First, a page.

The system that the Food and Drug Administration uses to ensure drug safety is badly in need of overhaul, according to a report by current and former members of the FDA Drug Safety and Risk Management Advisory Committee. The report, published in the October 9th issue of Archives of Internal Medicine (2006;166:1938–1942), notes that in 1994 there were more than 100,000 fatal drug reactions among 33 million hospital admissions, and that “there has been no meaningful change in our regulatory approach to drug safety, and that when recommendations for improvement have been made, they tended to be only small changes in the status quo rather than a fundamental effort to fix the problems.”
In addition, the report said, the new Drug Safety Oversight Board is unlikely to succeed, because of its lack of authority, resources, and independence from FDA. The solutions must come from Congress which controls FDA's legal authority as well as its funding, said the authors, led by Curt D. Furberg, MD, PhD, Professor of Public Health Sciences at Wake Forest University School of Medicine.
Dr. Furberg said in an interview that even obtaining appropriate authority will not be enough. “You need a dynamic leader who understands the problems.” Does FDA have such a leader now? Dr. Furberg's response was quick and unequivocal: “No.”
Even if FDA could make major changes, does it have the will to do so? “No,” he said again.
Richard L. Schilsky, MD, Professor of Medicine and Associate Dean for Clinical Research at the University of Chicago and Chairman of Cancer and Leukemia Group B, asked for his opinion, said there is nothing new in the report. “Some things I agree with and some I don't,” he said. “The big problem is that most of the suggestions don't apply to oncology—and may be a waste of time.”
8 Major Problems
Dr. Furberg and his coauthors (Arthur A. Levin, MPH; Peter A. Gross, MD; Robyn S. Shapiro, JD; and Brian L. Strom, MD, MPH) cite eight major problems with the way FDA assures drug safety.
▪First, initial reviews for approval often fail to detect serious adverse drug reactions (ADRs). For example, a nine-year study conducted by the General Accounting Office found that 51% of all approved drugs had at least one serious but unrecognized ADR during the approval process.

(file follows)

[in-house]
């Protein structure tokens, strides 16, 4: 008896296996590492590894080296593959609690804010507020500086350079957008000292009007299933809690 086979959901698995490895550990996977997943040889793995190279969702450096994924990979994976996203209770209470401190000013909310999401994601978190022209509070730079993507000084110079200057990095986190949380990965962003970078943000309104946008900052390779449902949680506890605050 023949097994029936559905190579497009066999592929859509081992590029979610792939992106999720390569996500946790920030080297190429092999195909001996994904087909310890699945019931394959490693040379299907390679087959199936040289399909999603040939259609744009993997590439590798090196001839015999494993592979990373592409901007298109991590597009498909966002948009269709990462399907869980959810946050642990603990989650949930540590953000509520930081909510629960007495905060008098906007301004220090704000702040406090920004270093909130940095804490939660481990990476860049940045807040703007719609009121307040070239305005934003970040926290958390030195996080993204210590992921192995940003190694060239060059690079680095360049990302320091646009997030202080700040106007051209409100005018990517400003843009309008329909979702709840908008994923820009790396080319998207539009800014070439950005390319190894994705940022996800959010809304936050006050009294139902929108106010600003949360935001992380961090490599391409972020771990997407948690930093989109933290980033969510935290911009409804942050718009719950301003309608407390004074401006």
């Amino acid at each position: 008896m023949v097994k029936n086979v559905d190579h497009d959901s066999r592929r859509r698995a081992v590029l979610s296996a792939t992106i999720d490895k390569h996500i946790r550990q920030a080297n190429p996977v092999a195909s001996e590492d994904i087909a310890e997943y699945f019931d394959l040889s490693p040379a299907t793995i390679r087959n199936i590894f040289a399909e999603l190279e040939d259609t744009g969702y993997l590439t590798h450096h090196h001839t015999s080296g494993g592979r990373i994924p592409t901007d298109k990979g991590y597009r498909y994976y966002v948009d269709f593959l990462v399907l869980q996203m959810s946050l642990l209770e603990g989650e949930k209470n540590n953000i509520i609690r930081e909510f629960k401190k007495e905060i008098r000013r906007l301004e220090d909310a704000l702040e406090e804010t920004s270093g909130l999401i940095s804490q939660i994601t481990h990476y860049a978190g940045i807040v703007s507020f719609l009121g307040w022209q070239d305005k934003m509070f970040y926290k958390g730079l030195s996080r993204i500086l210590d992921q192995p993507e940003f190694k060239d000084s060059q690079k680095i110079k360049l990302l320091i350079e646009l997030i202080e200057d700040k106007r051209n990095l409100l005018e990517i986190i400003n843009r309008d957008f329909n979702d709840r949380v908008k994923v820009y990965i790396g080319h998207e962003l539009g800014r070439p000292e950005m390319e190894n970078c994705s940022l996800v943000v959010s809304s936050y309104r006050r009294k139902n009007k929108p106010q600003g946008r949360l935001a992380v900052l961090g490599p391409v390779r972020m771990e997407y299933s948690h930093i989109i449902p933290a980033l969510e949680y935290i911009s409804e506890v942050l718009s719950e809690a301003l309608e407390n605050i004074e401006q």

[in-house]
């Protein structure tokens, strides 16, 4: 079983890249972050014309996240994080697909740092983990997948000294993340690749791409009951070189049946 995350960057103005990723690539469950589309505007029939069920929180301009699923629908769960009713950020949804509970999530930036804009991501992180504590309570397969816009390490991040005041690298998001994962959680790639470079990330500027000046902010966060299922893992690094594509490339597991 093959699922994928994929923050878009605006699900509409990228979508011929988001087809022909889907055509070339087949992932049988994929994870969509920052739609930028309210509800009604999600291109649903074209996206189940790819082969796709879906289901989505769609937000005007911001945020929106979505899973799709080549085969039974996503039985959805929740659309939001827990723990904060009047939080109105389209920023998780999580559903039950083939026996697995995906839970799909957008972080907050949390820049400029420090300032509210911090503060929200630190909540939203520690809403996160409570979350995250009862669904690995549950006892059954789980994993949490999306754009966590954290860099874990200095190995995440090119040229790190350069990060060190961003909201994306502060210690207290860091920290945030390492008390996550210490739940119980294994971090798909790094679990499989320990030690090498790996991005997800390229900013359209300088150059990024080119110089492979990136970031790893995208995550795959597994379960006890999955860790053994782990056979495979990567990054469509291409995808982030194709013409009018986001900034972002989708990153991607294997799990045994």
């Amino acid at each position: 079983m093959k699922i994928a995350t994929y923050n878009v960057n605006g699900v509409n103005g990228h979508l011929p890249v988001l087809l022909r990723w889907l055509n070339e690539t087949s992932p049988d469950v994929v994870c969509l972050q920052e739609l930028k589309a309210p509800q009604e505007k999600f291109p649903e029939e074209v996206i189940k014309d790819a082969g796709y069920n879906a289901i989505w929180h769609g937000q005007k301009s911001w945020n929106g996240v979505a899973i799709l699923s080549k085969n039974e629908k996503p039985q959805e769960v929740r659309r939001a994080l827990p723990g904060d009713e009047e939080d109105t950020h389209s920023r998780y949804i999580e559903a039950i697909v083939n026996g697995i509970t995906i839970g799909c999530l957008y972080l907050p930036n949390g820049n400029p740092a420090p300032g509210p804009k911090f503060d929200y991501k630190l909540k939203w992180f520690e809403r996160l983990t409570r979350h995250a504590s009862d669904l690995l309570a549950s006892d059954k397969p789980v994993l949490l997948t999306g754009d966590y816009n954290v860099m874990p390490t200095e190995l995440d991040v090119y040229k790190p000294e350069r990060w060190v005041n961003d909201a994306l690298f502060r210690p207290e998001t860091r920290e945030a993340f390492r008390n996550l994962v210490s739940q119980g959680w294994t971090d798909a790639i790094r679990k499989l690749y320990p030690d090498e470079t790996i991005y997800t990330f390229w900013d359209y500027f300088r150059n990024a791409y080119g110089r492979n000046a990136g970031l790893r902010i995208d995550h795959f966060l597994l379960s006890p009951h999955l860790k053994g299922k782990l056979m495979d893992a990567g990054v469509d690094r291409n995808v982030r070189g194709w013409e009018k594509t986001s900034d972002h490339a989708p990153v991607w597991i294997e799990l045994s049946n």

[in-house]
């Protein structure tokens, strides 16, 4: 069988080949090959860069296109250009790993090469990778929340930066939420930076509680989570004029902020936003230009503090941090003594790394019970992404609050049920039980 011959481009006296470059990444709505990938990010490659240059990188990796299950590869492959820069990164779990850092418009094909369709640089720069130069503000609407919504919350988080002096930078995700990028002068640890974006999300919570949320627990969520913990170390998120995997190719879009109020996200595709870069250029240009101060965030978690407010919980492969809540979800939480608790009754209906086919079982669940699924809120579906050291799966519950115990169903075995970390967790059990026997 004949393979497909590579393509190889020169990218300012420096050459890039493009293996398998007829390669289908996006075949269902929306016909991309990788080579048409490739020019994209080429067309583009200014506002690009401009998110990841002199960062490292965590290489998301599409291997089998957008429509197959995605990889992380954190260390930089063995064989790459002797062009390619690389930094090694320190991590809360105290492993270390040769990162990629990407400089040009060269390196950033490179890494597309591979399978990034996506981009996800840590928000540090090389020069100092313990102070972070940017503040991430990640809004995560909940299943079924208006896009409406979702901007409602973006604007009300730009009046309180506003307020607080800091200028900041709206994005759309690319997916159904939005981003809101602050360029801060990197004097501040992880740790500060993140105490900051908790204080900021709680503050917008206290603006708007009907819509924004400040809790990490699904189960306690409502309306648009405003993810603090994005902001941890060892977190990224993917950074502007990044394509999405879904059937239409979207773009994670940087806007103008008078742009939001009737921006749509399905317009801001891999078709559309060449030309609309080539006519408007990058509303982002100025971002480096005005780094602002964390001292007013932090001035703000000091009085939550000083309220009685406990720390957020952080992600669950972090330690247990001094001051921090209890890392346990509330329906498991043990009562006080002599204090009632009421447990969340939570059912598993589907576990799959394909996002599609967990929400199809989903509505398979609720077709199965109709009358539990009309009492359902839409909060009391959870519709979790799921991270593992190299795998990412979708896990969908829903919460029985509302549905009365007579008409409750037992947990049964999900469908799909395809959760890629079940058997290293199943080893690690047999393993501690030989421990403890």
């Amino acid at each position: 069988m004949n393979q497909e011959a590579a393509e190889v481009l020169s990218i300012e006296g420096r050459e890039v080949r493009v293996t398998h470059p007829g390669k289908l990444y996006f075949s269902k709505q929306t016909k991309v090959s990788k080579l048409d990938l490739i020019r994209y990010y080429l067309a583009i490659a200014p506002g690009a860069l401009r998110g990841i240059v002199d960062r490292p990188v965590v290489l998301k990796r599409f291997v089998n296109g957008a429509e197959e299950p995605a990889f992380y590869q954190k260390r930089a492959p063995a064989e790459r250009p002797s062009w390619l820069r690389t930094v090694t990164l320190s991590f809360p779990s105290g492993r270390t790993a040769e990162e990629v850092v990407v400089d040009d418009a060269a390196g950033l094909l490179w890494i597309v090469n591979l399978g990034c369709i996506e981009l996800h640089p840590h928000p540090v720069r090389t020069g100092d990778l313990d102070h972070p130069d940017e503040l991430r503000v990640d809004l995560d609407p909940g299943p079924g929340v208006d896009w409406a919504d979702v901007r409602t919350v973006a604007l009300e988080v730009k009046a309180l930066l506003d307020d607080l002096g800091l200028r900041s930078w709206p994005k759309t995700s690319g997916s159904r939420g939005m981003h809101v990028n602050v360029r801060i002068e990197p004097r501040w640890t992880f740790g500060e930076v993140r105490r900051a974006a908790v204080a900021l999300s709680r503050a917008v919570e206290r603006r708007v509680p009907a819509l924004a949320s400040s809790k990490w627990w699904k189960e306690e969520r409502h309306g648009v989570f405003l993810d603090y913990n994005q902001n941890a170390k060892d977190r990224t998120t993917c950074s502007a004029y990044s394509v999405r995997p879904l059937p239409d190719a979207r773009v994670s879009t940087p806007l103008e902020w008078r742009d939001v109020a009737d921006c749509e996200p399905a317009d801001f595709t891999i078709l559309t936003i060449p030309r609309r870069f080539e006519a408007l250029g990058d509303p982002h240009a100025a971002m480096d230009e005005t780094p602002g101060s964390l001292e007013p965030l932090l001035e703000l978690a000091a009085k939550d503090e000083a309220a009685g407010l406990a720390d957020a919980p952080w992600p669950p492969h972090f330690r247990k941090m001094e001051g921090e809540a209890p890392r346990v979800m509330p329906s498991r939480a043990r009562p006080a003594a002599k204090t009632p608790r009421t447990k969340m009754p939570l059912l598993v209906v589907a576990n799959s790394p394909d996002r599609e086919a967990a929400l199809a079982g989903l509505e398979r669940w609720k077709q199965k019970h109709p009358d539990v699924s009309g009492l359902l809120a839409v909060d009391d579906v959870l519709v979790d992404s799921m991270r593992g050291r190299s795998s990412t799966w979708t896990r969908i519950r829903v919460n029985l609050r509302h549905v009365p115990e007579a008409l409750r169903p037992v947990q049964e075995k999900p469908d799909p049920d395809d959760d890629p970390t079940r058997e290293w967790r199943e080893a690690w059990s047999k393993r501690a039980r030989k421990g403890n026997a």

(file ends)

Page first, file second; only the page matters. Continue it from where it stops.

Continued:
The authors said that this is the result of short-term trials with too few low-risk patients. FDA does not require long-term trials with patients likely to use the drug.
This is Dr. Schilsky's major bone of contention. “In cancer drugs, the most difficult parameter to evaluate is efficacy, not safety. In fact, when you're dealing with a serious life-threatening disease, almost any degree of safety is considered acceptable. The risk-benefit calculus always leans toward efficacy—the opposite of non-cancer drugs.”
For example, he said, Novartis recently circulated a “Dear Doctor” letter about a small risk of heart failure with Gleevec. “Gleevec is used for serious leukemias and GIST, both potentially fatal. No patient is going to forego the possibility of remission because of a small risk of heart failure. The risk of cancer death is far from small,” Dr. Schilsky said.
- Second, the agency's primary source for identifying safety issues after approval is the Adverse Event Reporting System, which receives about 400,000 reports a year, primarily from pharmaceutical companies. Very few come from physicians and patients, which results in “massive underreporting,” said the report. Only about 10% of all ADRs and 1% of serious ones are reported.
- Third, the report said, setting a threshold for action in response to ADR reports is subjective and slow and when combined with underreporting, far too many patients are exposed to harm over a long period of time.
- Fourth, FDA has almost no control over postmarket safety studies. The majority of such studies are never initiated by pharmaceutical companies and are not pursued by FDA. As of September 2005, 1,231 commitments to conduct postmarket studies were unfulfilled. FDA has no authority to take legal action against violators nor a policy to grant conditional approval to drugs with an incomplete safety record.